Algal biomass and periphyton N:P ratio showed a significant and positive correlation, indicating that biomass increase was accompanied by P limitation increase. In shallow tropical reservoir, Borduqui et al. (2008) observed that periphyton P content was uncoupled to biomass increase. In temperate ecosystems, Kahlert et al. (2002) reported that patchiness in the algae nutrient status was not coupled to patchiness of biomass, indicating that internal nutrients and biomass were regulated by different factors. For Frost et al. (2005), periphytic algae play an important role towards determining the periphytic community C:N:P molar ratio as a whole.
Cattaneo et al. (1997) showed that seasonal modification of periphyton-macrophyte relationship may indicate absence of ecological interaction, since the modifications observed would be a mere reflex of the direct influence of changes occurring at the microhabitat level. Experimentally, Jones et al. (2002) called attention to the fact that correlation between periphyton and its substrate may simply reflect the microhabitat different conditions, not the periphyton-plant interaction. For Kahlert and Pettersson (2002), living substrates were important nutrient sources for periphytic algae and the importance of this nutrient supply did not decrease with the increasing system's trophy. Eminson and Moss (1980) reported that the specific relationship between periphyton and macrophyte is more evident under nutrient low availability condition. Present results suggest that seasonal variation of periphyton nutrient status on natural substrates was influenced by the microhabitat only in winter/ Utricularia and summer/Nymphaea. Differently, periphyton on the artificial substratum seemed more dependent on the nutrients availability from the surrounding water (high correlation between periphyton nutrients and water nutrients).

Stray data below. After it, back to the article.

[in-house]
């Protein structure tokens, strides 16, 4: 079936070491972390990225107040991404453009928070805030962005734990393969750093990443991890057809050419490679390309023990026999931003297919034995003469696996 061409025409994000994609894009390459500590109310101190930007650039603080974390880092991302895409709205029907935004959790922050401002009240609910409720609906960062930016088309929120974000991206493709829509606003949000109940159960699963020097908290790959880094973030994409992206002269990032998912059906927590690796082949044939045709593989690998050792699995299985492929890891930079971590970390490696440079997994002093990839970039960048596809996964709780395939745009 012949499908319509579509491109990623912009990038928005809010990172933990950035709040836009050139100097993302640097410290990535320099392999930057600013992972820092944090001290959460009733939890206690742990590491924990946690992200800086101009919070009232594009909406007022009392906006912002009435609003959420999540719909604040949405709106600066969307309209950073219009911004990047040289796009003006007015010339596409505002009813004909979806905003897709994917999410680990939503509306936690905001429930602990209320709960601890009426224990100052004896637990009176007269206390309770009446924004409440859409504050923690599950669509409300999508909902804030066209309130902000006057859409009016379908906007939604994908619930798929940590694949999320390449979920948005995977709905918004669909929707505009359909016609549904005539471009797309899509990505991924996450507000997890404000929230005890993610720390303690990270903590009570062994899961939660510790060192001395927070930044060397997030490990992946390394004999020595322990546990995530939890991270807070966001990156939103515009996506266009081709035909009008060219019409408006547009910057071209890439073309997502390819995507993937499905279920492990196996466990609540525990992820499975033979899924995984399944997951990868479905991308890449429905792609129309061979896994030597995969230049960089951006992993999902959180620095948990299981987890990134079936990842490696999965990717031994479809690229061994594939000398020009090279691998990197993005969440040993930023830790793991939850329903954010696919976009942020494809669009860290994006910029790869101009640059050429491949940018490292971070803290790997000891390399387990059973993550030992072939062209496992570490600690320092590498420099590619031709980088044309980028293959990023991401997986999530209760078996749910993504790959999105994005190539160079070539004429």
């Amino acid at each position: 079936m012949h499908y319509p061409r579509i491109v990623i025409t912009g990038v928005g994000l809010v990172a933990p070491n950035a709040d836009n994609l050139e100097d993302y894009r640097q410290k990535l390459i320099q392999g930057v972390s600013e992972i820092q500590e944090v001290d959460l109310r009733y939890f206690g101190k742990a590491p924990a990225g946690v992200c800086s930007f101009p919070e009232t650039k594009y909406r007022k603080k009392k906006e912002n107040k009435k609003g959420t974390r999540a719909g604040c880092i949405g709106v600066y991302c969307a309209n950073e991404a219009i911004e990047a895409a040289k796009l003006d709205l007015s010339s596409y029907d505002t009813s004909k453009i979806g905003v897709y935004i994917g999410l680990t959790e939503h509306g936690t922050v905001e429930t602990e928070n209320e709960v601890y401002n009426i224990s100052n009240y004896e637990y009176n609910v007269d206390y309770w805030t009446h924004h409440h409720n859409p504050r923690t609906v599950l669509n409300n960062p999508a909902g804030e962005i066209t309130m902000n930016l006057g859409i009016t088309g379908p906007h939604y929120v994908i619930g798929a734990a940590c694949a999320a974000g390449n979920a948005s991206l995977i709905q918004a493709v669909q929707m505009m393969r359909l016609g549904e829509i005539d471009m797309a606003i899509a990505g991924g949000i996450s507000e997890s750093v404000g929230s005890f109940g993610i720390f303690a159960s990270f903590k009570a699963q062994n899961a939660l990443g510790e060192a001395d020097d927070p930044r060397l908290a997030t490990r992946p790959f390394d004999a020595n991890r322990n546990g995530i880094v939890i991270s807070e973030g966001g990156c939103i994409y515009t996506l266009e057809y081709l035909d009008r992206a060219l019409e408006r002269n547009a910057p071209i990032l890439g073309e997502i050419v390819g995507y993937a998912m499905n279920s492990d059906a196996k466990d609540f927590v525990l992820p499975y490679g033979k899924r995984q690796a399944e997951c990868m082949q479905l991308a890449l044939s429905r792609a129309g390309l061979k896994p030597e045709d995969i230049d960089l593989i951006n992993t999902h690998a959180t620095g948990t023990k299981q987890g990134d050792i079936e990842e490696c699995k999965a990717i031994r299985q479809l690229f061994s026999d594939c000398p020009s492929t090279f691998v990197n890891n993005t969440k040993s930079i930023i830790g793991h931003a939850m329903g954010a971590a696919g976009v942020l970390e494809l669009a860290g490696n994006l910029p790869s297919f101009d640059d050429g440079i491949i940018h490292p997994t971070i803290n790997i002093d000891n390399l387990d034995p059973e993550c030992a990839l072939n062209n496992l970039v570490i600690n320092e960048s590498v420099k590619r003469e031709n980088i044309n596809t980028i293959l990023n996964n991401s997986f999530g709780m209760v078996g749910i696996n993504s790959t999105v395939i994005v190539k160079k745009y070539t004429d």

Finally, limnological conditions varied in the seasonal scale, and thus influenced the periphyton biomass increment and nutrient status, regardless of substrate type. Periphyton N and P content and biomass variation was controlled primarily by the seasonal scale. However, the microhabitat type seems to influence the periphyton nutrient status, especially in low nutrient availability in the environment. More studies are needed to improve the understanding of periphyton N and P stoichiometry in different substrates types, mainly in tropical ecosystem.
To CNPq (Conselho Nacional de Desenvolvimento Científico e Tecnológico) for fellowship given to CEMB (Grant nº 303876/2004-2).
American Public Health Association - APHA. 1995. Standard Methods for the Examination of Waters and Wastewaters. Washington: APHA/AWWA/WPCF. [ Links ]
BICUDO, DC., FORTI, MC. and BICUDO, CEM., orgs. 2002. Parque Estadual das Fontes do Ipiranga (PEFI): unidade de conservação que resiste à urbanização de São Paulo. São Paulo: Ed. Secretaria do Meio Ambiente do Estado de São Paulo. [ Links ]
BORCHARDT, MA., 1996. Nutrients. In Stevenson, J., Bothwell, ML. and Lowe, RL., eds. Algal ecology: freshwater benthic ecosystems. San Diego: Academic Press. p. 183-227. [ Links ]
BORDUQUI, M., FERRAGUT, C. and BICUDO, CEM. 2008. Chemical composition and taxonomic structure vertical and seasonal variation of periphyton community in a shallow eutrophic reservoir (Garças Reservoir, São Paulo). Acta Limnologica Brasilensia, vol. 20, p. 381-392. [ Links ]
BURKHOLDER, JM. 1996. Interaction of benthic algae with their substrates. In Stevenson, RJ., Bothwell, ML. and Lowe, RL., eds. Algal ecology: freshwater benthic ecosystems. San Diego: Academic Press. p. 253-298. [ Links ]